Orléans property taxes will increase for FY23
There is good news on the tax front.
A tax increase is not exactly good news, but the budget outlook in Orléans looks better than it did a few months ago.
City Administrator John Kelly told the board Feb. 2 that the concern in October was that Orleans was considering a 7.2% property tax increase for FY23 and a rate of $7.59 per thousand valuation, an increase of 5.3%. The fiscal year begins July 1, 202. He noted that this was primarily due to voter-approved Proposition 2-1/2 debt exclusions for various municipal projects. The city will have $262,000 of money available in May to spend on one-time expenses, but not on the operating budget.
However, Orléans asked city departments to limit increases to 3.5% and schools were asked to keep the budget increase to 3.5% or less.
With that in mind, the latest FY23 budget contains a property tax increase of 5.5% – $1,895,000 citywide – not 7.2% – and the rate increase would be 3.5% instead of 5.3% or an increase of 25 cents per thousand. .
One reason for the change is that total non-property tax revenue is 26.3%, down from 25.2% last year.
In terms of expenses, Orleans’ non-school expenses are up 3.4%, just under the cap of $725,000. School budgets are not yet finalized but Kelly is still hoping for a 3.5% increase. He noted that Orleans’ share of Nauset registrations was up, which could push up the regional valuation.
There are new expenses and other expenses that have increased, such as legal fees that have increased by $14,363 and $26,000 to send two firefighters to the Fire Academy in Stow. There are various maintenance increases such as $16,000 to the police department.
One of the biggest hits is the county’s assessment for retirement costs, which rose by $113,445, an increase of 5.1%. Property insurance also increased by $77,877 with new municipal buildings coming into play.
Group health insurance for city employees increased by $84,800, an increase of 3%, or $52,000 less than planned.
The downtown sewer is expected to be online by September and expected to be operational by March 1, 2023. Funding for the first six months (September through March) is within the Enterprise Fund operating budget sewer and the first full year of the contract with Suez (the operator) will be funded by an article at the Town Meeting. For this first year, the hope is that all operating costs will be covered by tax revenue from short-term rentals and motel hotels. After that, users will pay. They will have one year to connect from the day of the notice.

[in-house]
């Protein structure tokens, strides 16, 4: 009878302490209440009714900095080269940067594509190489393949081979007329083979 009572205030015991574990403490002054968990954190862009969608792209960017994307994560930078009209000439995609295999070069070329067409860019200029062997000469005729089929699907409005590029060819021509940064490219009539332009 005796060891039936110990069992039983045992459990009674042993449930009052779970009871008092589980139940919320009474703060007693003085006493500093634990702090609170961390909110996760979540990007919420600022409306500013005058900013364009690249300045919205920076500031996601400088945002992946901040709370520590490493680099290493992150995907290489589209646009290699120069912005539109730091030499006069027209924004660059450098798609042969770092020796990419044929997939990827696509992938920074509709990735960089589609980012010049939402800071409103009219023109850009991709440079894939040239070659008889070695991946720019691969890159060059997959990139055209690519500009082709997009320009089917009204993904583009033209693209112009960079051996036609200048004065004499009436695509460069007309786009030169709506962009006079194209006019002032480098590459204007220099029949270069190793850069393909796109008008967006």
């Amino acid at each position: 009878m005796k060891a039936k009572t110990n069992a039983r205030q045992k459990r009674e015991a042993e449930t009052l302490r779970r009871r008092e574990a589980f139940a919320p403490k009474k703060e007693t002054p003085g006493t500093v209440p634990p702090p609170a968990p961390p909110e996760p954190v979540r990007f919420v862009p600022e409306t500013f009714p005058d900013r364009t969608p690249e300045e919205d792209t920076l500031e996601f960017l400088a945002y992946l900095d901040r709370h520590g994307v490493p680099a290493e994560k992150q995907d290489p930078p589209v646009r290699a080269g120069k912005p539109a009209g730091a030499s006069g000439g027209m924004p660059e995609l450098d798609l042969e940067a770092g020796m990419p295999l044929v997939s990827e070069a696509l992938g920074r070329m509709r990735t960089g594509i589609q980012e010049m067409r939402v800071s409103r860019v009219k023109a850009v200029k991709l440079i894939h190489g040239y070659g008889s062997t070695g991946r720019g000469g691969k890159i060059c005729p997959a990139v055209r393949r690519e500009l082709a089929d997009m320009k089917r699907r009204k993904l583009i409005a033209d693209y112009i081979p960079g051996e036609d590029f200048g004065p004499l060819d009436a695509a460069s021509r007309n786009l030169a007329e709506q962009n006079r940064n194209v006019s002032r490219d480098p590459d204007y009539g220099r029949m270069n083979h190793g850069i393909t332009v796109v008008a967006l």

Future capital projects
In addition to reviewing FY23, Kelly took a look back at five years of capital projects. While this forecast includes many small expenses, it also covers large items scheduled for the future.
The largest item in the plan is $26,163,500 for Permeable Reactive Barriers as part of the Wastewater Management Plan. The barriers, built primarily in south Orleans, would intercept nitrogen in groundwater en route to Pleasant Bay.
Another big future project is the possible expansion of sewers in East Orleans (nearly $30 million). Kelly said the city will wait until the town hall in May to decide which future phases to fund. However, it is possible that construction of the Meetinghouse Pond (East Orleans) phase could begin in the summer of 2023 if the schedule is respected.
Other future capital projects include $4,975,000 for Rock Harbor Bulkhead (planned for FY24) and $1,650,000 for Town Cove Bulkhead (next to Goose Hummock Shop), 1 million for maintenance dredging in Rock Harbor and $3 million for dredging in the Nauset Estuary. . This latest project has been on hold since Eastham withdrew its support, but for now it remains on the books. The city plans to return to dredging only in Orleans.
The city plans to spend $1 million to renovate housing for seasonal employees (primarily lifeguards) on the Gavigan property. Orleans is spending nearly $5 million on the Nauset Beach retreat, but conversion to a modular building that can easily be moved if erosion occurs is underway for FY25 at $1.6 million).
Another potential project is a new fire station possibly by FY25 if voters approve it. There is no estimate for this yet.
Vehicle replacements over the five years could cost $3.6 million. Orléans Elementary School will need $410,000 to replace sinks in classrooms and bathrooms. There are many small amounts for water service technology, maintenance and works that are covered by water charges.